Anna Weyant’s dollhouse at Gagosian in Paris

Anna Weyant’s dollhouse at Gagosian in Paris

It is perhaps a naughty secret or a dark mystery that the protagonist of Girl with Candlestick (2023) seems to want to reveal to visitors who cross the threshold of 9 rue de Castiglione, headquarters of Gagosian’s Parisian space and now the scene of the latest solo exhibition, and the first in Europe, of Anna Weyant (1995, Calgary, Canada).

Anna Weyant, “The Guitar Man”, 2023, installation view © Anna Weyant, photo Thomas Lannes, courtesy Gagosian

For her overseas “solo” debut, entitled The Guitar Man, the Canadian artist has constructed a visual narrative with an imaginary and sombre flavour, consisting of a corpus of unreleased paintings, which are still life and female portraits. Once again, Weyant brings to the stage the myth of the doll’s house, now emblematic of her pictorial poetics. Using an aesthetic that oscillates between the surreal and photorealism, the artist reinterprets the image of the doll to rethink the adolescence period. That delicate and also fascinating phase in which all problems are faced as if they were unsolvable catastrophes, such as the end of a love affair that lasted only a few weeks or the exclusion from an important party. Of this ‘cruel’ age, Weyant emphasises the tragicomic nuance by using a ‘dark’ humour that mixes the painful with the affable, the funny with the sad and the dream with the nightmare. With delicate irony, the artist sets the characters against a dark scenic backdrop, where sensual bodies stand out thanks to the soft sepia palette. In her stories the figures, as it often happens in real life, are deprived of the so-called Happy Ending for a mysterious and severe ending typical of Nordic fairy tales.

Anna Weyant, “The Guitar Man”, 2023, installation view © Anna Weyant, photo Thomas Lannes, courtesy Gagosian

The maiden in Girl with Candlestick could easily come from some contemporary Gothic fairy tale for adults: her pale, porcelain-smooth face is framed by a cascade of ash-blond hair, while her opulent, sensual body is wrapped in a thin white sheet. Despite the pitch blackness looming menacingly over her and the burning lock of hair, the young woman flaunts a disarming, disturbingly unnatural serenity. This effect is amplified by the chiaroscuro that gives her a melodramatic, almost ghostly expression, reminiscent of cinematic lighting. The theatrical use of light, reminiscent of the great Dutch masters from the Golden Age, also returns as a constant in the other paintings such as in The Return of the Girls Next Door (2023), where the light gives the girls’ half-naked bodies – the same tripled – a sculptural appearance. In this regard, the artist declares: “I love it when a figure is almost sculptural and your eye can move around it”.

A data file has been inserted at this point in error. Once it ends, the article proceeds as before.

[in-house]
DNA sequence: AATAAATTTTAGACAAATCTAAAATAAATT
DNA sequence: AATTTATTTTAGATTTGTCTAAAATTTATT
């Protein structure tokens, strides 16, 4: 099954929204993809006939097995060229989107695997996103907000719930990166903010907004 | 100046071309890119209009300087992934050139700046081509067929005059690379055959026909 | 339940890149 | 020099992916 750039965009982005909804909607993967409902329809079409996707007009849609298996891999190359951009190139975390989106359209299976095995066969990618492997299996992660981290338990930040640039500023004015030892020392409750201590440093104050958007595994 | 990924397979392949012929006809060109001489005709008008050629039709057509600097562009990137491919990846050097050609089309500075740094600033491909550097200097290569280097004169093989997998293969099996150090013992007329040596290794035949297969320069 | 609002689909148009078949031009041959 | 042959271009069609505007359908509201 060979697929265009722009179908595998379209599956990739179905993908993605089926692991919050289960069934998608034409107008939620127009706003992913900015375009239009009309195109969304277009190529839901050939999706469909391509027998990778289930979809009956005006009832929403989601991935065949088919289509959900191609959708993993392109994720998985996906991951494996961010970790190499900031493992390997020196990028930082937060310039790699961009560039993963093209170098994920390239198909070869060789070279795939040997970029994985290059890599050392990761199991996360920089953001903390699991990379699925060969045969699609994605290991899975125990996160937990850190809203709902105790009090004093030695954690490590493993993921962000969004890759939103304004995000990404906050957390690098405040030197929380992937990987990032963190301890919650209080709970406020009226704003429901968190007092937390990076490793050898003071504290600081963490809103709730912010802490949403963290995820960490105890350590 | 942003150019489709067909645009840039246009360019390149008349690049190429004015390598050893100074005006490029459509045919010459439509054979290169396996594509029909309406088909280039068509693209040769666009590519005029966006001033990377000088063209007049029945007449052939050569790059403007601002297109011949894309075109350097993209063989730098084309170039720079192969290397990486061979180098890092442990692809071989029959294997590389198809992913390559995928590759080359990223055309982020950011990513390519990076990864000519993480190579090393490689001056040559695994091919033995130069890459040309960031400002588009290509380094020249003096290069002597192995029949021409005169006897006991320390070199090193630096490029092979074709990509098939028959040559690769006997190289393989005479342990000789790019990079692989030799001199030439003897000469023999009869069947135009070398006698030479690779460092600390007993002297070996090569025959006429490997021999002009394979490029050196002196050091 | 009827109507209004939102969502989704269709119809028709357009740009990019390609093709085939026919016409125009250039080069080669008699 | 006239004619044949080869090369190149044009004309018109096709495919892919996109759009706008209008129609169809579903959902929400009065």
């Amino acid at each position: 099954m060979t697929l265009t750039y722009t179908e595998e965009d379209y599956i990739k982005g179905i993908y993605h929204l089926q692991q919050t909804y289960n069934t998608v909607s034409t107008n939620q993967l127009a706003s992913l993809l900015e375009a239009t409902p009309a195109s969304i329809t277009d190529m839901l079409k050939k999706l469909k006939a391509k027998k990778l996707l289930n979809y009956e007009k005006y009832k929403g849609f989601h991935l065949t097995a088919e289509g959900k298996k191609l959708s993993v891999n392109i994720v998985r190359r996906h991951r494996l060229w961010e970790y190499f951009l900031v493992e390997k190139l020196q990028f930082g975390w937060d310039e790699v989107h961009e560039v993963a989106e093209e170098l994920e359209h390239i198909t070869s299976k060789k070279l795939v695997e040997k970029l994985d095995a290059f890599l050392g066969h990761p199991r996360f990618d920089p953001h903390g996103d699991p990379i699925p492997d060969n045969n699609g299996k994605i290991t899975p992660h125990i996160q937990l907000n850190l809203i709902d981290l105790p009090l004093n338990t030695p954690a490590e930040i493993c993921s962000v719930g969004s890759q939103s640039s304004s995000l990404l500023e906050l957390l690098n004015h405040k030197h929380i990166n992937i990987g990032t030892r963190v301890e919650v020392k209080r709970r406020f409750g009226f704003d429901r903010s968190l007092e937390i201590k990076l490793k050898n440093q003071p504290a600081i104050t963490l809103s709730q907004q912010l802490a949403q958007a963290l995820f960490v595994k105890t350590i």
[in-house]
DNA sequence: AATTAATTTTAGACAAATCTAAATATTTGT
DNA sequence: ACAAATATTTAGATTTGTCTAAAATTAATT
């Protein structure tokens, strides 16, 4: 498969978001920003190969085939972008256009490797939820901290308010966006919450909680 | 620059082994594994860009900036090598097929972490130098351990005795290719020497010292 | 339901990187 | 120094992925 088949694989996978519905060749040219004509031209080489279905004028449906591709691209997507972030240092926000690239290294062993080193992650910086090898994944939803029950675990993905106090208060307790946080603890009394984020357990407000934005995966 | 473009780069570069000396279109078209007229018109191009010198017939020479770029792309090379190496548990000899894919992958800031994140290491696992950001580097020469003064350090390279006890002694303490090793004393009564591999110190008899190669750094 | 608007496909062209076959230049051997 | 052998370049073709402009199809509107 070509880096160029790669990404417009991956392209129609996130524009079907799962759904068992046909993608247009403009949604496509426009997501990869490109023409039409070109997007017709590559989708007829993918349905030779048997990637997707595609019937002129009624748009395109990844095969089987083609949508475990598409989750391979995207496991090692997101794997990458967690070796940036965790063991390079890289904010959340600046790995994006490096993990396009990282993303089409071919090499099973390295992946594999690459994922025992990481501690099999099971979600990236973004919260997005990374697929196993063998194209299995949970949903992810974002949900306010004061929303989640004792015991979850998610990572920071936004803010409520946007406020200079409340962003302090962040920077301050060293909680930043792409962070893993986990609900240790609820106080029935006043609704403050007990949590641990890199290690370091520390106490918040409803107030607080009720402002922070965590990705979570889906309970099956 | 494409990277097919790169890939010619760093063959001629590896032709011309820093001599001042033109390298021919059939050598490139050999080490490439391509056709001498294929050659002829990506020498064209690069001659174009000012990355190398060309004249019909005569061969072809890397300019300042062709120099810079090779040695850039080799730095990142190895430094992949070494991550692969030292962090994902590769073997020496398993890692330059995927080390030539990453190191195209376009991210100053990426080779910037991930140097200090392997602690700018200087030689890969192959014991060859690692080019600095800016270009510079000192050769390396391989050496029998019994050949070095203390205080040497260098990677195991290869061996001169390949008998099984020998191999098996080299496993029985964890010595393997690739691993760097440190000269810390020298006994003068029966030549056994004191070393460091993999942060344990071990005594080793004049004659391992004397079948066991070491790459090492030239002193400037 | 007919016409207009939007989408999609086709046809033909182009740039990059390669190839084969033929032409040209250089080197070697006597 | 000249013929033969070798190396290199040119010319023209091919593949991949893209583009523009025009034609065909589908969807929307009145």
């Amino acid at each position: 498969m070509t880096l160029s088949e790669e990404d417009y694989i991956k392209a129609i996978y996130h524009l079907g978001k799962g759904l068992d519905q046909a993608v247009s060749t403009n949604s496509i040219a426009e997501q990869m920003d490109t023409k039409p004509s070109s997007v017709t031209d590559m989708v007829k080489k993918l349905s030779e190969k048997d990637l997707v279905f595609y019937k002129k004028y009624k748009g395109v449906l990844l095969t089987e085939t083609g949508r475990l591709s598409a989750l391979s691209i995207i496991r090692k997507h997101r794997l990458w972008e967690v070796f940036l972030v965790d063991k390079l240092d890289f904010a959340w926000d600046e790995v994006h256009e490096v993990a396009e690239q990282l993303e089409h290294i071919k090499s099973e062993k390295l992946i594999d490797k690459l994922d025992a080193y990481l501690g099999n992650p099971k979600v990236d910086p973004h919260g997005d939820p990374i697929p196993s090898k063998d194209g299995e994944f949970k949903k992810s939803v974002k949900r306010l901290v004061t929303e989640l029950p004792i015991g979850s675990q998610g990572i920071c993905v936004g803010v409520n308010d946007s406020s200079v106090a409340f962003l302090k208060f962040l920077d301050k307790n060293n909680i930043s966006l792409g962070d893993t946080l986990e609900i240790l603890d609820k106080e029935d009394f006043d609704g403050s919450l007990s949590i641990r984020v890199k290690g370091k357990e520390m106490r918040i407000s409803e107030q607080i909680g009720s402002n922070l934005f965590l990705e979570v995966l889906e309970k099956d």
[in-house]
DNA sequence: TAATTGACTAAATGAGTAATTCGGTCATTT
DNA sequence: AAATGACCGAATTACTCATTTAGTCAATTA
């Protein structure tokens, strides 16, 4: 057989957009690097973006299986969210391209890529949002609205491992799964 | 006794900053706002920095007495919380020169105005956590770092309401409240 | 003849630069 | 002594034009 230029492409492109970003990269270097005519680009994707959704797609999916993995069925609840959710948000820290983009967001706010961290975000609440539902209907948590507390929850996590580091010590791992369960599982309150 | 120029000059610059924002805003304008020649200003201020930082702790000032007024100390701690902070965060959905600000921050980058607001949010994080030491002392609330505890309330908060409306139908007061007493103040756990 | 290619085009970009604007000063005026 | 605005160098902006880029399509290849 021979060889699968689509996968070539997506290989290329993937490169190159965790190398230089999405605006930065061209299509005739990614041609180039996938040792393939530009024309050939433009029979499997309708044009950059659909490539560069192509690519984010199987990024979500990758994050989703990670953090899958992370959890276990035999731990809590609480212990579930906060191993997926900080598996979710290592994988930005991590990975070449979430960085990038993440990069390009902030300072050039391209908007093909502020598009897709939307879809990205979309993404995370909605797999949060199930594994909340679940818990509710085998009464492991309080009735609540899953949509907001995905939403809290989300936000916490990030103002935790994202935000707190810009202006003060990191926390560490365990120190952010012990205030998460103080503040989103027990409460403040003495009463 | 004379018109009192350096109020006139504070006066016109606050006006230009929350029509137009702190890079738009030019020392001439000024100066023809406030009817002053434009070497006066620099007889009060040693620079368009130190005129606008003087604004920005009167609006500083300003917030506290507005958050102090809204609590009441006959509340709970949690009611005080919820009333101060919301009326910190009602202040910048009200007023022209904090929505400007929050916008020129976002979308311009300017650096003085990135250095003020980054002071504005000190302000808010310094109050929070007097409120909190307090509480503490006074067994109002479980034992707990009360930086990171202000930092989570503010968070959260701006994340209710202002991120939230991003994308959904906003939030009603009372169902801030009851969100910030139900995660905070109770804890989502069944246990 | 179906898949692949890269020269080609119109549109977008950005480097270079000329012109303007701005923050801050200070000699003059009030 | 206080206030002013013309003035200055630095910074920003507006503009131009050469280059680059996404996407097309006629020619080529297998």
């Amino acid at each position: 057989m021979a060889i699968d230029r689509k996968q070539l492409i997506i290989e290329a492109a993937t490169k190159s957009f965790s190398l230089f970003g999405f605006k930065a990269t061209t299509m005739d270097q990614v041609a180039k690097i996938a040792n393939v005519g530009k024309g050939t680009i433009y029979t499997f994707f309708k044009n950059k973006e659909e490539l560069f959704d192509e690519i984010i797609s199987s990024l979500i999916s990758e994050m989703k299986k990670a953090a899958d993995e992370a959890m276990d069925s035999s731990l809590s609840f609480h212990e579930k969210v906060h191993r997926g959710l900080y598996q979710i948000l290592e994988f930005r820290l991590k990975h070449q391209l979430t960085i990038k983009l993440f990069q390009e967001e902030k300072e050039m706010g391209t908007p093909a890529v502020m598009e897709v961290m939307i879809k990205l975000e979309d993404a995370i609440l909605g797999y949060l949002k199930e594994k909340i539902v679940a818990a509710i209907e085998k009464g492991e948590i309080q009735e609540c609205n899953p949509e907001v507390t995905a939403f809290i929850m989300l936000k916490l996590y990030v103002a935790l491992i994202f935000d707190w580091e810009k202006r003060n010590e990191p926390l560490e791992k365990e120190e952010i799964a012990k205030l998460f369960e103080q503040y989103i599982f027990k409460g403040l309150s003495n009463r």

Anna Weyant, “The Guitar Man”, 2023, installation view © Anna Weyant, photo Thomas Lannes, courtesy Gagosian

In House Exterior (2023), an apparently uninhabited three-storey wooden house, Weyant experiments with a form of expressive cross-lighting, creating a claustrophobic aura that in turn produces a strong psychological tension. Observing the painting, one seems to be standing in front of Norman Bates’ mansion in Alfred Hitchcock’s Psycho (1960) or the Blackwood sisters’ home in Shirley Jackson’s We Have Always Lived in the Castle (1962). Such similarities are no mere coincidence, for her work Weyant draws inspiration from American pop culture icons – Looney Tunes, the Addams family, Playboy and Cluedo – which he mixes with contemporary historical references.

Anna Weyant, “House Exterior”, 2023 (detail), oil on canvas, 48 x 36 x 1 12 inches (121.9 x 91.4 x 3.8 cm) © Anna Weyant, photo Rob McKeever, courtesy Gagosian

If the quality and technical rigour are unquestionable, Weyant’s iconographic vocabulary reveals a certain repetitiveness of the subjects, which are rather monotonous in their poses and expressions. This monotony nevertheless allows points of agreement to be established with some of today’s artists such as John Currin, Will Cotton, Ewa Juszkiewicz and Lisa Yuskavage. Like that of her colleagues, Weyant’s aesthetic possesses all the characteristics to be noticed and loved by the general public as well as the international art market, which seems to be hungry for reassuringly beautiful images.


Anna Weyant. The Guitar Man
18.10.2023 – 22.12.2023
rue de Castiglione 9, Parigi


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